I won’t rule any of that out, and we don’t really know much about what causes sexual orientation. There’s also a lot of dispute about how to interpret the results. But the experiments were not based on self-idenitication as “gay” or “straight,” but rather actual blood flow to the genitals.

  • EllieMurasaki


  • Lorehead

    Even so, the tendency to avoid male nudity because of “gay panic” in male audiences is pretty odd, at least if one accepts the conventional wisdom. It does seem to presume that men will be aroused by male bodies, then feel upset about that.

  • Nicole J. LeBoeuf-Little

    …which is still not entirely unlearnable. Involuntary reactions can be stimulated by learned triggers; see the famous Pavlov and his dogs.

    I think it’s possible that in a sexist society like ours, where on the one hand men are taught that finding men erotic is wrong and on the other hand EVERYONE is taught that the female body is sexy (oh, women may not be taught “YOU should find this sexy,” but the female form is held as a synonym for sexy/sex-object/sexual prize in an overwhelming amount of our mainstream media), it shouldn’t be surprising that 1) innate sexual impulses that follow accepted mainstream teaching are given expression to more, and 2) to the extent that a sexual impulse can be learned, we may to that extent learn to respond sexually in the ways our culture tells us, or implies to us, are acceptable.

  • Lorehead

    Some of our subconscious sexual reactions are definitely learned. Just look at what styles of clothing, or what body types, have been considered attractive over the years and how that’s changed. Or how different costumes have different associations across cultures.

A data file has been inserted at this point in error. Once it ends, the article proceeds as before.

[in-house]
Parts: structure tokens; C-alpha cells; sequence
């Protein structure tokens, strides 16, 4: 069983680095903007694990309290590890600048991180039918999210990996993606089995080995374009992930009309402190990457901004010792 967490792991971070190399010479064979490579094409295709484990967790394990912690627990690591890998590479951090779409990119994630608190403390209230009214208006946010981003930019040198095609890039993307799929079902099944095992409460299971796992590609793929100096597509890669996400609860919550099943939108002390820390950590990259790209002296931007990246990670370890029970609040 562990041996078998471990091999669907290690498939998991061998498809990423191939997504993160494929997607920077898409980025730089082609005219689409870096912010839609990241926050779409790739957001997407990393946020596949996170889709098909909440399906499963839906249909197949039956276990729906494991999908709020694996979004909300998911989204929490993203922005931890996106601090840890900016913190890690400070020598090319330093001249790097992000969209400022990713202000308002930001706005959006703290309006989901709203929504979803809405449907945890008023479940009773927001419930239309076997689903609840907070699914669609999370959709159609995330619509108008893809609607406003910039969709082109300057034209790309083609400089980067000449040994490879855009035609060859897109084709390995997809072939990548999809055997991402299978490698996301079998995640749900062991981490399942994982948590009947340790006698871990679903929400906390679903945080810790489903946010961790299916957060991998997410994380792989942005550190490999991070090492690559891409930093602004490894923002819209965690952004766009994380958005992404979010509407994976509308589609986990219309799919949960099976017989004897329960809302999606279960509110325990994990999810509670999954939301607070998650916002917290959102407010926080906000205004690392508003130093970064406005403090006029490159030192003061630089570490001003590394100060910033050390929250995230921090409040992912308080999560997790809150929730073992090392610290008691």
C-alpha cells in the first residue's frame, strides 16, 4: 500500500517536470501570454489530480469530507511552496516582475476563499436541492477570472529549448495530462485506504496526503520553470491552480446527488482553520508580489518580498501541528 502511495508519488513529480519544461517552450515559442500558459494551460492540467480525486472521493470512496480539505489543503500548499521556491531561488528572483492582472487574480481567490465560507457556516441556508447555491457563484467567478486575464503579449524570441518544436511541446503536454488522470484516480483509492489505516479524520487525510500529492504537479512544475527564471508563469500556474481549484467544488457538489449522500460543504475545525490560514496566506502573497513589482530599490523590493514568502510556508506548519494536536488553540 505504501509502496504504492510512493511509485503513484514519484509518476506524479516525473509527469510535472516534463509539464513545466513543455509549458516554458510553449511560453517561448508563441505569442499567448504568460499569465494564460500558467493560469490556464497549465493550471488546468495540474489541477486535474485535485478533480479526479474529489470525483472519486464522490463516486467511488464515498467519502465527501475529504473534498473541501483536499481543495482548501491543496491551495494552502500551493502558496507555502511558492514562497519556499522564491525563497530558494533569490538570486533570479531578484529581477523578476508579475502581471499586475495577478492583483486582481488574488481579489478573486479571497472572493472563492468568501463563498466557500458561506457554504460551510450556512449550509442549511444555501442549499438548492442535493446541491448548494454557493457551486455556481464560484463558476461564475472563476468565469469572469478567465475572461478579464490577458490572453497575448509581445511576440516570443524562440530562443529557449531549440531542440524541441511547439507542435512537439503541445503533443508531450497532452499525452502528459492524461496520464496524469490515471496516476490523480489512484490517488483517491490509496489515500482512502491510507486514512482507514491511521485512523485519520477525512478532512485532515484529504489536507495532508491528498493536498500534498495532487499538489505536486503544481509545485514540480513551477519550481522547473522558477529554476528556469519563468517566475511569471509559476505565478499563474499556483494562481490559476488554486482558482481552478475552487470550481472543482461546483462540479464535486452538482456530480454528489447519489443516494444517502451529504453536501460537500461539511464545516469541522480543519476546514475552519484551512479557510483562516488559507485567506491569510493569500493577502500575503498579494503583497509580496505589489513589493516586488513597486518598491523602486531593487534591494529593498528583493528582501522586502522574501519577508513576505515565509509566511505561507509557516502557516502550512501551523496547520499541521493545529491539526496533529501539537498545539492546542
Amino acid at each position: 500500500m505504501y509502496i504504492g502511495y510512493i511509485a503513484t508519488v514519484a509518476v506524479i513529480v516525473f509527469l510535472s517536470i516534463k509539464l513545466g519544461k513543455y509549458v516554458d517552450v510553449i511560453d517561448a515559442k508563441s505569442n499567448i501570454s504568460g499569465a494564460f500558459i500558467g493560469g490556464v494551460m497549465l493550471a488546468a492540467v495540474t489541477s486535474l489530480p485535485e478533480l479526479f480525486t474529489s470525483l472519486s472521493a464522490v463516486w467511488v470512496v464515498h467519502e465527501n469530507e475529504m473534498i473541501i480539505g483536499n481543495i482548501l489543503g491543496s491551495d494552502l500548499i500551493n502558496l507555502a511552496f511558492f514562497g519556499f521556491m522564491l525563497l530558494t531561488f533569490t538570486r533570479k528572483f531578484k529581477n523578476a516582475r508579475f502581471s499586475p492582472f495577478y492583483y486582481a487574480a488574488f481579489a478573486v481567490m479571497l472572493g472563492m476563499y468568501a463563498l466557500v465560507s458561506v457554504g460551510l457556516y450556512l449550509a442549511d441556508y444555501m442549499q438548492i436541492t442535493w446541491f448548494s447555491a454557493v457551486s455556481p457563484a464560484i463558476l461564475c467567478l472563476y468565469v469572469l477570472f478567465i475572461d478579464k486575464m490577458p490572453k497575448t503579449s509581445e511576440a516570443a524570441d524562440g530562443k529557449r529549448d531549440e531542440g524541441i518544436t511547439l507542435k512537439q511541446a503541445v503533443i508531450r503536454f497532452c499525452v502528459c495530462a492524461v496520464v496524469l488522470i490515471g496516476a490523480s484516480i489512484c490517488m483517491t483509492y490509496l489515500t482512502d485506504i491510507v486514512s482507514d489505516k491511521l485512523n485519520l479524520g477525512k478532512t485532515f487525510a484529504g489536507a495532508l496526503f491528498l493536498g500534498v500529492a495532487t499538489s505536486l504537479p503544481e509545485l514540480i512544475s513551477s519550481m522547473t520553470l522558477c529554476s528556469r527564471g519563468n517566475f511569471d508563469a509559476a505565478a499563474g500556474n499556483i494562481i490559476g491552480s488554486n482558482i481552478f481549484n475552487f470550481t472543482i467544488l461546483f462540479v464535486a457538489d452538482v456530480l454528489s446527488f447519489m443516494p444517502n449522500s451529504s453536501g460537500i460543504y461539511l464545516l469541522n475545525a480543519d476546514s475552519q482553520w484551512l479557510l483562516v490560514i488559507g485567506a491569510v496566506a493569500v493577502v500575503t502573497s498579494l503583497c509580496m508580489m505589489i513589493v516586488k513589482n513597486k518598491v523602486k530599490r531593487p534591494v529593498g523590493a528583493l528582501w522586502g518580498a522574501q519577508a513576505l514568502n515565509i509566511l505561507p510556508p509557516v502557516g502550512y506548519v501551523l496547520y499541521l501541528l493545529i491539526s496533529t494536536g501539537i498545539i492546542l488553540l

• arcseconds

    From what I understand, the formation of sexual orientation is a highly complex thing, resulting from a complicated interplay between genetics, environment, and the person’s own activities. It seems highly idiosyncratic. The exact weighting on each factor, and the resulting dance, may be quite different for different people.

    I don’t think there’s much point, beyond academic interest maybe, in quibbling about what resulted in someone’s particular experience today. They’re where they are, for most people there’s no real sense in which it was volitional, and even if it was volitional, if it resulted in settled attitudes and tastes they’re in much the same position as someone who thinks God made them that way.

    There are certainly many people who will loudly proclaim ‘making out with a person the same sex as me? eww…’. I’ve known plenty of people like that, and they’re not necessarily homophobic in the sense they object to anyone else doing it. Maybe there’s a sense that you’re right, and that they could or do experience same-sex attraction, but always shy away from it, never dwell on it, maybe they’re so good at this that they don’t even realise they’re doing it.

    And maybe they’re genetically predisposed to be bi, too, or even homosexual but their development went the other way.

    But none of this matters. If fleeting same-sex attraction are hardly noticed and put aside, possibly with accompanying feelings of awkwardness, and opposite-sex attraction happens often and is embraced and indulged in, then for all practical purposes they’re straight.